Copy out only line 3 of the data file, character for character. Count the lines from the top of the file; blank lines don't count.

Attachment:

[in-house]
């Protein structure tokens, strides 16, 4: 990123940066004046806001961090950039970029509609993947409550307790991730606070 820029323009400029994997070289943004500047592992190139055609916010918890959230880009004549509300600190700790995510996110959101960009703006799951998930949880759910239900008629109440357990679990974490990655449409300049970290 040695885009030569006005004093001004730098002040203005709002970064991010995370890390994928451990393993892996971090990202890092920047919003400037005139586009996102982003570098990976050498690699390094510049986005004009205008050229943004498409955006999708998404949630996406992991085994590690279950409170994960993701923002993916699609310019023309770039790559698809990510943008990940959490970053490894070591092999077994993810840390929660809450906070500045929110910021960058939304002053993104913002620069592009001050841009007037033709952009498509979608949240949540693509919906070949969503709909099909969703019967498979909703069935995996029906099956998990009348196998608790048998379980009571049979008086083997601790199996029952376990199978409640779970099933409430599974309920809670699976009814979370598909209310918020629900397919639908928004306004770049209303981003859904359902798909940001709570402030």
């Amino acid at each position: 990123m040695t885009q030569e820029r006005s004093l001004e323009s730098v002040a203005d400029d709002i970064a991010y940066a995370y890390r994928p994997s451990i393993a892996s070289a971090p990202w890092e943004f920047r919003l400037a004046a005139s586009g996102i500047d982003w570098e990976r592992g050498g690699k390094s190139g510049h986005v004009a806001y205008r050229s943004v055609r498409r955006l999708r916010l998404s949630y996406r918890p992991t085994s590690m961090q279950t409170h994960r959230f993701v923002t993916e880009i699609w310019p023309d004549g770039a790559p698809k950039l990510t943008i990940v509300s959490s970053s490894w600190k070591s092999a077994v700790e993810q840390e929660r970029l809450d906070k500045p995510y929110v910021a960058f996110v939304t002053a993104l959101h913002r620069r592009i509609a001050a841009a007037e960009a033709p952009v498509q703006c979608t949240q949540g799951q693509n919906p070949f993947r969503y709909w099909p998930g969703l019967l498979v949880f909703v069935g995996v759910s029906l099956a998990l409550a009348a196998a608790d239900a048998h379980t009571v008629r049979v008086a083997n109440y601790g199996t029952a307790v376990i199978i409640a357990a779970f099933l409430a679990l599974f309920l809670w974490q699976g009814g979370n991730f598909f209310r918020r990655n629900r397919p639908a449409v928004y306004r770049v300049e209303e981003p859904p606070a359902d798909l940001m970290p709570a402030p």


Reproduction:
């Amino acid at each position: 990123m040695t885009q030569e820029r006005s004093l001004e323009s730098v002040a203005d400029d709002i970064a991010y940066a995370y890390r994928p994997s451990i393993a892996s070289a971090p990202w890092e943004f920047r919003l400037a004046a005139s586009g996102i500047d982003w570098e990976r592992g050498g690699k390094s190139g510049h986005v004009a806001y205008r050229s943004v055609r498409r955006l999708r916010l998404s949630y996406r918890p992991t085994s590690m961090q279950t409170h994960r959230f993701v923002t993916e880009i699609w310019p023309d004549g770039a790559p698809k950039l990510t943008i990940v509300s959490s970053s490894w600190k070591s092999a077994v700790e993810q840390e929660r970029l809450d906070k500045p995510y929110v910021a960058f996110v939304t002053a993104l959101h913002r620069r592009i509609a001050a841009a007037e960009a033709p952009v498509q703006c979608t949240q949540g799951q693509n919906p070949f993947r969503y709909w099909p998930g969703l019967l498979v949880f909703v069935g995996v759910s029906l099956a998990l409550a009348a196998a608790d239900a048998h379980t009571v008629r049979v008086a083997n109440y601790g199996t029952a307790v376990i199978i409640a357990a779970f099933l409430a679990l599974f309920l809670w974490q699976g009814g979370n991730f598909f209310r918020r990655n629900r397919p639908a449409v928004y306004r770049v300049e209303e981003p859904p606070a359902d798909l940001m970290p709570a402030p």